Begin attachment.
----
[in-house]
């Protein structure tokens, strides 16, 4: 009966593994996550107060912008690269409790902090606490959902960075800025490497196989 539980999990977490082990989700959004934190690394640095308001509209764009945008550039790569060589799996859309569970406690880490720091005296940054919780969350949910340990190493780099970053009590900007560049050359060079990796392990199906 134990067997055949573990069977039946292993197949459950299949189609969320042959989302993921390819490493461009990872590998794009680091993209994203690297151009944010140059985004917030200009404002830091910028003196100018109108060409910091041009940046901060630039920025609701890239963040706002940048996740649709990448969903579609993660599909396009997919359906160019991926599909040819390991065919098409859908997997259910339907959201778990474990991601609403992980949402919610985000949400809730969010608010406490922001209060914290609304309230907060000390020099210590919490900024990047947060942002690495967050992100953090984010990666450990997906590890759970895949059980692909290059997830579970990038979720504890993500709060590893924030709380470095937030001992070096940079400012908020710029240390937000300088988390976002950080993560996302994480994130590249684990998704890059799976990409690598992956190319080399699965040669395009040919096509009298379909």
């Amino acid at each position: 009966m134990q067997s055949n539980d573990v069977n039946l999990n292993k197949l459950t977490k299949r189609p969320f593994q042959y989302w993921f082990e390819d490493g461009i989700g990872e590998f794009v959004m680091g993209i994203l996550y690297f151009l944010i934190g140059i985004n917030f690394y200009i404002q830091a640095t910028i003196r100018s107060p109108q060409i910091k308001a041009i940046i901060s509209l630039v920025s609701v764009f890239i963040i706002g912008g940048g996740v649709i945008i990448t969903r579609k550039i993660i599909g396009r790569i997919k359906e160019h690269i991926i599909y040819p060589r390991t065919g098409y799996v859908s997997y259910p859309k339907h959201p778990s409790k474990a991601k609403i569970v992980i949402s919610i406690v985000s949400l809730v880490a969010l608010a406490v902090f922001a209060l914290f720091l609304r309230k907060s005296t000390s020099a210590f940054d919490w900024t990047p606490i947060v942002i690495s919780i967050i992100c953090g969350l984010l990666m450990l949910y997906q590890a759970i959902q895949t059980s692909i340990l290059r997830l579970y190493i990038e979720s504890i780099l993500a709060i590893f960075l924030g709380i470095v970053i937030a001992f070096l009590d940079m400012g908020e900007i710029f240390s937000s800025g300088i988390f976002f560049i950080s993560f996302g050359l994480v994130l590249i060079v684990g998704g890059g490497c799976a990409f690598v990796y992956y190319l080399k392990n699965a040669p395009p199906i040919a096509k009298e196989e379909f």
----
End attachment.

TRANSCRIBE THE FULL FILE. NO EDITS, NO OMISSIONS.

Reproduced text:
[in-house]
């Protein structure tokens, strides 16, 4: 009966593994996550107060912008690269409790902090606490959902960075800025490497196989 539980999990977490082990989700959004934190690394640095308001509209764009945008550039790569060589799996859309569970406690880490720091005296940054919780969350949910340990190493780099970053009590900007560049050359060079990796392990199906 134990067997055949573990069977039946292993197949459950299949189609969320042959989302993921390819490493461009990872590998794009680091993209994203690297151009944010140059985004917030200009404002830091910028003196100018109108060409910091041009940046901060630039920025609701890239963040706002940048996740649709990448969903579609993660599909396009997919359906160019991926599909040819390991065919098409859908997997259910339907959201778990474990991601609403992980949402919610985000949400809730969010608010406490922001209060914290609304309230907060000390020099210590919490900024990047947060942002690495967050992100953090984010990666450990997906590890759970895949059980692909290059997830579970990038979720504890993500709060590893924030709380470095937030001992070096940079400012908020710029240390937000300088988390976002950080993560996302994480994130590249684990998704890059799976990409690598992956190319080399699965040669395009040919096509009298379909």
């Amino acid at each position: 009966m134990q067997s055949n539980d573990v069977n039946l999990n292993k197949l459950t977490k299949r189609p969320f593994q042959y989302w993921f082990e390819d490493g461009i989700g990872e590998f794009v959004m680091g993209i994203l996550y690297f151009l944010i934190g140059i985004n917030f690394y200009i404002q830091a640095t910028i003196r100018s107060p109108q060409i910091k308001a041009i940046i901060s509209l630039v920025s609701v764009f890239i963040i706002g912008g940048g996740v649709i945008i990448t969903r579609k550039i993660i599909g396009r790569i997919k359906e160019h690269i991926i599909y040819p060589r390991t065919g098409y799996v859908s997997y259910p859309k339907h959201p778990s409790k474990a991601k609403i569970v992980i949402s919610i406690v985000s949400l809730v880490a969010l608010a406490v902090f922001a209060l914290f720091l609304r309230k907060s005296t000390s020099a210590f940054d919490w900024t990047p606490i947060v942002i690495s919780i967050i992100c953090g969350l984010l990666m450990l949910y997906q590890a759970i959902q895949t059980s692909i340990l290059r997830l579970y190493i990038e979720s504890i780099l993500a709060i590893f960075l924030g709380i470095v970053i937030a001992f070096l009590d940079m400012g908020e900007i710029f240390s937000s800025g300088i988390f976002f560049i950080s993560f996302g050359l994480v994130l590249i060079v684990g998704g890059g490497c799976a990409f690598v990796y992956y190319l080399k392990n699965a040669p395009p199906i040919a096509k009298e196989e379909f």